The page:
“Springing from this common origin we find not only cardiovascular disease and diabetes, but many of the afflictions that we deal with today—cancer, autoimmune disease, neurodegenerative diseases, inflammatory bowel disorders and the list goes on," Fenster said.
He explained the societal advancements in the way that we produce food have not only affected what we’re eating, but our “food pathways” as well.
“Our basic physiology remains essentially unchanged from hundreds of thousands, if not millions, of years ago, “Fenster said.
“We remain hardwired to seek out those things that would have enhanced our survival in a Pleistocene world—sugar, salt and fat. Now due to the manipulations of agribusiness and the food industry what was once a survival advantage has become an addictive Achilles’ heel in a world where any food we desire is an Internet order away, 24-7, 365. It is this overwhelming quantity without regard for quality that leads to the incredibly poor food value that is intrinsic to the modern Western diet.”
Another example of the “calorie fallacy” Fenster shared: diet soda.
“Especially those using zero-calorie artificial sweeteners,” he explained. “This is a discourse of great depth in my book, which discusses the studies that have consistently shown that women who consume zero-calorie diet beverages tend to be among those with the highest body mass index, the highest likelihood of developing diabetes and suffering cardiovascular disease and complications.”
So yes, artificial sweeteners don’t contain any calories and as Fenster explained, “may have no significant direct biological interaction upon the cells of the human gastrointestinal tract,” but what they do have an effect on is the bacteria that live there.
“These changes, in short, make us more likely to become obese and develop diabetes,” he said. “All from consuming a product, that if fewer calories make the healthier choice, would be among the most healthful options on the menu.”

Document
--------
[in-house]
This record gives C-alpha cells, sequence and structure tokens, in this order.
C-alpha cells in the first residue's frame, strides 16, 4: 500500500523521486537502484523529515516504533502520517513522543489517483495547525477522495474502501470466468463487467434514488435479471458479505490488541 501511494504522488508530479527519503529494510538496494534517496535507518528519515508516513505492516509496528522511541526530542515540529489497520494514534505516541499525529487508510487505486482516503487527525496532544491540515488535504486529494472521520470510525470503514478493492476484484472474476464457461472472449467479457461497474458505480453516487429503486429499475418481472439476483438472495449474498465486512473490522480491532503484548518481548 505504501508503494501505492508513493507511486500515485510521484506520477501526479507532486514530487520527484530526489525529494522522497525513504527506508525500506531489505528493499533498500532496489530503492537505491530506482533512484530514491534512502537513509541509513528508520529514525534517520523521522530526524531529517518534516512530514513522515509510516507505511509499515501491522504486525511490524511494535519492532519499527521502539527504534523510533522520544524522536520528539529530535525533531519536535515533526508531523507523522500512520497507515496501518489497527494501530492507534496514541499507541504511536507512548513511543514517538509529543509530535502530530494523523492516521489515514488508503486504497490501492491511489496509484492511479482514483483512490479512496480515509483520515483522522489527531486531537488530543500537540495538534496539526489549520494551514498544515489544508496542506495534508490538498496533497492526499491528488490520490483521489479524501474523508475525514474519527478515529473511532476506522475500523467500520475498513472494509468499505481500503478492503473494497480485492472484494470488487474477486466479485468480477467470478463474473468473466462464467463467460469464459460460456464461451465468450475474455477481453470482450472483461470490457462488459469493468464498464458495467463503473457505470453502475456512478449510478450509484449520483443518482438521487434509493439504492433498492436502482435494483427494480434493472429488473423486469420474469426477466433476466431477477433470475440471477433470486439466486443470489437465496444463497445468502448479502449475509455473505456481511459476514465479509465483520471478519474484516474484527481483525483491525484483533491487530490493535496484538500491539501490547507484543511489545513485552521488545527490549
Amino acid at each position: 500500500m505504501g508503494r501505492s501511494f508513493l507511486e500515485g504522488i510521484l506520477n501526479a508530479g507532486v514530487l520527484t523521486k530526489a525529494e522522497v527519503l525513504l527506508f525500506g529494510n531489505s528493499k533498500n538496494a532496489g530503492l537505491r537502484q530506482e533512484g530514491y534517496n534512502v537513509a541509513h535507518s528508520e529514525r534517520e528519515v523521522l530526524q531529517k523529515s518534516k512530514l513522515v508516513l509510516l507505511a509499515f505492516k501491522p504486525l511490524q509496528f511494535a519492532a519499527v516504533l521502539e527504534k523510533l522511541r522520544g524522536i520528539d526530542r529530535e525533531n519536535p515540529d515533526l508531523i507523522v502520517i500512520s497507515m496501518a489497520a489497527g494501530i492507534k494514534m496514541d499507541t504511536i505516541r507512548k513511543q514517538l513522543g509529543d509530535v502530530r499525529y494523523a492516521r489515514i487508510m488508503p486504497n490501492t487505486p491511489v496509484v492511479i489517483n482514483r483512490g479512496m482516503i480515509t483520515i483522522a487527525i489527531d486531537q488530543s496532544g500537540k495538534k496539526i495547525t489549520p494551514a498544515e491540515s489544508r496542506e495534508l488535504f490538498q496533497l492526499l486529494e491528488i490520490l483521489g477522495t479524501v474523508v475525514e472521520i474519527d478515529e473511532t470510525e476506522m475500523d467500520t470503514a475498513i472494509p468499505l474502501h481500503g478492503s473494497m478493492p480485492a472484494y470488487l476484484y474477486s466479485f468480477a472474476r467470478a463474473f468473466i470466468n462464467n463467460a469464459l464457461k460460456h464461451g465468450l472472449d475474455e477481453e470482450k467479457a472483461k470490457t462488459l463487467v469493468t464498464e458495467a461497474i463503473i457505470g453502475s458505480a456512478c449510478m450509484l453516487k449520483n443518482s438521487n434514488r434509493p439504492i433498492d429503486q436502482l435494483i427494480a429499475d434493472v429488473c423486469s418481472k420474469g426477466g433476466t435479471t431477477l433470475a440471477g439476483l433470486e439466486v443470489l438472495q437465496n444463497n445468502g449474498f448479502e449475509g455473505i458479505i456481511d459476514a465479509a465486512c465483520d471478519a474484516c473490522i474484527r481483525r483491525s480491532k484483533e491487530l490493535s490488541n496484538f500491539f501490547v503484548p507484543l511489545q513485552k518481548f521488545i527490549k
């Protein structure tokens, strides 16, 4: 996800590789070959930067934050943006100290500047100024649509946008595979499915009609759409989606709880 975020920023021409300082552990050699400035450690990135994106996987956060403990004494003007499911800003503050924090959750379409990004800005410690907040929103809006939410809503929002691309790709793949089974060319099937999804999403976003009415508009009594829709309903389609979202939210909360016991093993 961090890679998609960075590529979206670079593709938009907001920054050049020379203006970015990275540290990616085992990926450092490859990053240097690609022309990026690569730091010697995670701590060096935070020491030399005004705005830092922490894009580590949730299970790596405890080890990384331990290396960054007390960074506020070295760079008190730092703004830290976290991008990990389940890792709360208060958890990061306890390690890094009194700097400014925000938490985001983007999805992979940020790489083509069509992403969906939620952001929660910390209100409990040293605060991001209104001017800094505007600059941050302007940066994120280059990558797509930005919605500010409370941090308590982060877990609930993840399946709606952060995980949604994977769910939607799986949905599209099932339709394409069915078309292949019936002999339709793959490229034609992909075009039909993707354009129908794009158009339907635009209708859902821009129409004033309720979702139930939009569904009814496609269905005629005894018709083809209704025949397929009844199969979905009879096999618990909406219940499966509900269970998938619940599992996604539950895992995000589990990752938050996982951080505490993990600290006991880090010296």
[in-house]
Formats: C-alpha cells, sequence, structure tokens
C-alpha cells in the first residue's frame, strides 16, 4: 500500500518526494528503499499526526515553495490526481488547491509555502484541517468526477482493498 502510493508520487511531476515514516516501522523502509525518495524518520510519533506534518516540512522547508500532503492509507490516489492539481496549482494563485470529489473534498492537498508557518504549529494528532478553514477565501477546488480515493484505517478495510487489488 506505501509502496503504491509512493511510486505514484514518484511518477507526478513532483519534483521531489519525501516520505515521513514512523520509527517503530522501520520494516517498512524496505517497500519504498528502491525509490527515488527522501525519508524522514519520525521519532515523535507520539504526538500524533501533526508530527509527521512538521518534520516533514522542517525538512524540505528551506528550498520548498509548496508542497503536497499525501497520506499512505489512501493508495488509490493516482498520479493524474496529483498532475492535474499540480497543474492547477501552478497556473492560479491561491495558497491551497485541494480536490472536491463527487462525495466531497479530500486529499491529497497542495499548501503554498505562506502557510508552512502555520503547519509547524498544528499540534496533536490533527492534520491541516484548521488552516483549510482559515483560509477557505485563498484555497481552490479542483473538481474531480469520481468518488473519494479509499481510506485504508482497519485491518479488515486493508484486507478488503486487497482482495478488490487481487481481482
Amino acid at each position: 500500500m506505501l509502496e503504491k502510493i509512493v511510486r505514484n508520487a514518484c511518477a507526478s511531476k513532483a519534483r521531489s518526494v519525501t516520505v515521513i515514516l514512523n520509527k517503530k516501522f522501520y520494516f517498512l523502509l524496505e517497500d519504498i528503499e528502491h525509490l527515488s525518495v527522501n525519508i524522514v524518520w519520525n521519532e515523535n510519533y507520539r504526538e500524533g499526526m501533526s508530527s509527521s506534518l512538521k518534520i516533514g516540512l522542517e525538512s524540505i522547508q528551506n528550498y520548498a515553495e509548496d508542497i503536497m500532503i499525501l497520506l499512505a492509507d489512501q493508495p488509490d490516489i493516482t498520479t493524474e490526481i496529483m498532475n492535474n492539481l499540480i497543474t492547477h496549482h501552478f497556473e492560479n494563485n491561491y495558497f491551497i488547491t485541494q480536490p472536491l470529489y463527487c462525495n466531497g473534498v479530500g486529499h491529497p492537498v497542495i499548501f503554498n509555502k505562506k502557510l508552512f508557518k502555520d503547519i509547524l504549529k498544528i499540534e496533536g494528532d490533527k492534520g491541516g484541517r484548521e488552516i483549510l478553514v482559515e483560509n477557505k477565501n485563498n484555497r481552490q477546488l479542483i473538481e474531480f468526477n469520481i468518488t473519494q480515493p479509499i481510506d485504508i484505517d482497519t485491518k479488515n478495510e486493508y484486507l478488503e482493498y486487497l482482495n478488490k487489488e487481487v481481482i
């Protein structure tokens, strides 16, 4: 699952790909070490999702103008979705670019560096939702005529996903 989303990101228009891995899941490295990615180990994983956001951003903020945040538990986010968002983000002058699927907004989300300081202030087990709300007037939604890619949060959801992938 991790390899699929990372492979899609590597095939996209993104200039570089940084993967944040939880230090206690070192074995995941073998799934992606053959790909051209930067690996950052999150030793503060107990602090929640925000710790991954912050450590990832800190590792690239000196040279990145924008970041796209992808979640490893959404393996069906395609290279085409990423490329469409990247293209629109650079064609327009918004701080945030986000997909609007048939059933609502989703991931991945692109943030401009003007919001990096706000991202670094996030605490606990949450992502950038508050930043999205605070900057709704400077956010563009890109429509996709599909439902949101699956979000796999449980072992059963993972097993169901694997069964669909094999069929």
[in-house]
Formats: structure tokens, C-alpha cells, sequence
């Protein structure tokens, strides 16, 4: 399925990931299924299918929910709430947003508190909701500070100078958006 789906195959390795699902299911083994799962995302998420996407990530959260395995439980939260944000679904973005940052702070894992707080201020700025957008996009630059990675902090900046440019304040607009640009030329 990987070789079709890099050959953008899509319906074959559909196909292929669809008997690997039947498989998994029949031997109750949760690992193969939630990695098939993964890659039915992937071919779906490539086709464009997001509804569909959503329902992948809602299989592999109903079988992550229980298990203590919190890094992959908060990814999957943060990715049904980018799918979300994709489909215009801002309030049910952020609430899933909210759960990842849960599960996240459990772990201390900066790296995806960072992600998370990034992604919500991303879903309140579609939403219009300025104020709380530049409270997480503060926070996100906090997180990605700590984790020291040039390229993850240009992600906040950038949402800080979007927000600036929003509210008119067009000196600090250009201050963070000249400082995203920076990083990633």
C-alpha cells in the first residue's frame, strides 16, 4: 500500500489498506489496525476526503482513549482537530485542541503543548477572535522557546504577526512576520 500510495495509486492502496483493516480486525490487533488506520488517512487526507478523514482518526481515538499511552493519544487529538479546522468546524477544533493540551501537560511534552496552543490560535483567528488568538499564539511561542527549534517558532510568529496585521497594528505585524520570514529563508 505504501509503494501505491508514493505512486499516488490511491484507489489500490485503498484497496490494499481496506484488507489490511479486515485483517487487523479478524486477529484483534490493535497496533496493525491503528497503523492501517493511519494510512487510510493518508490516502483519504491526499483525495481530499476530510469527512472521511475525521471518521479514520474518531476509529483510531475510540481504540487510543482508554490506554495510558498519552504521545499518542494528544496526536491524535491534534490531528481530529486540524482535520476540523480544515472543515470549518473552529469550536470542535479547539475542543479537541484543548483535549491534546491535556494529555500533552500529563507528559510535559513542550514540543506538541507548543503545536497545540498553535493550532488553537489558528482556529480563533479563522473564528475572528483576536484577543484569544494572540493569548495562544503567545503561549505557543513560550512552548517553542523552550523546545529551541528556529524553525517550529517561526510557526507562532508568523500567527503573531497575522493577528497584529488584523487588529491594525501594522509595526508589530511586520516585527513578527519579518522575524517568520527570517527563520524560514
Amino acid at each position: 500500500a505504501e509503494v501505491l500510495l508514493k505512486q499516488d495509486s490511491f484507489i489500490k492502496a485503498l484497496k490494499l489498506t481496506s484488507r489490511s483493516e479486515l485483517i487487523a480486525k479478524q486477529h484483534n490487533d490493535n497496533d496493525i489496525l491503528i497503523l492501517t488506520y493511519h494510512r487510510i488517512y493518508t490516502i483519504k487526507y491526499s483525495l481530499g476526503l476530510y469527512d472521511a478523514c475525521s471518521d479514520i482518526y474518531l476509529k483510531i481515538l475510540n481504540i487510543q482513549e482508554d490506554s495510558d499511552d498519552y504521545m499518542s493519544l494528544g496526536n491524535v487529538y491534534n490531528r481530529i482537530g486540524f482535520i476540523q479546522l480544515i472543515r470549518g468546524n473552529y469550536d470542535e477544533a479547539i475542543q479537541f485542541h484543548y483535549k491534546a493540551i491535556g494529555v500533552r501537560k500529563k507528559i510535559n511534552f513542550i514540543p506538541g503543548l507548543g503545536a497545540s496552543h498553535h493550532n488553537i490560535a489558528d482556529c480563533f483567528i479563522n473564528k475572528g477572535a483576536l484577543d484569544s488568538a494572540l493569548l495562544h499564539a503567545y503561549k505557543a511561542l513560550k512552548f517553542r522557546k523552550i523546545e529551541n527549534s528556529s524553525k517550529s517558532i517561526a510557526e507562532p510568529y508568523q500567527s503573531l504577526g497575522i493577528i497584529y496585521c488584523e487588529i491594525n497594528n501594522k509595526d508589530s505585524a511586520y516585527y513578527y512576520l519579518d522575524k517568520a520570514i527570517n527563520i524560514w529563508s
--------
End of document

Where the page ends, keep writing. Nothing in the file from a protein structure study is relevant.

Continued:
But as the research that Fenster points out (and other studies) has shown, just because a food has the lowest amount of calories, doesn’t automatically make it the healthiest option.
So then if simply reducing your intake or even following a specific type of diet isn’t the answer, then what is?
Fenster said that one of the key aspects of the program in his book is simply eating delicious food.
“Using fresh, wholesome quality ingredients, there is an effort to learn and build flavor profiles based on herbs and spices,” he said. “These not only add a palate-pleasing punch, but pack a powerhouse of nutrition. Combined with simple and various culinary techniques that can enhance the range of flavors and textures; we learn to taste again.”
In other words, one of the most important parts of building healthy eating habits involves finding enjoyment in fresh, whole foods.
“Such an approach frees us and sustains us. Eating great tasting food makes us feel good and keeps us coming back for more,” Fenster said. “It provides the proper balance and nutrition for our bodies and our gut microbiome so that it keeps us healthy and well.”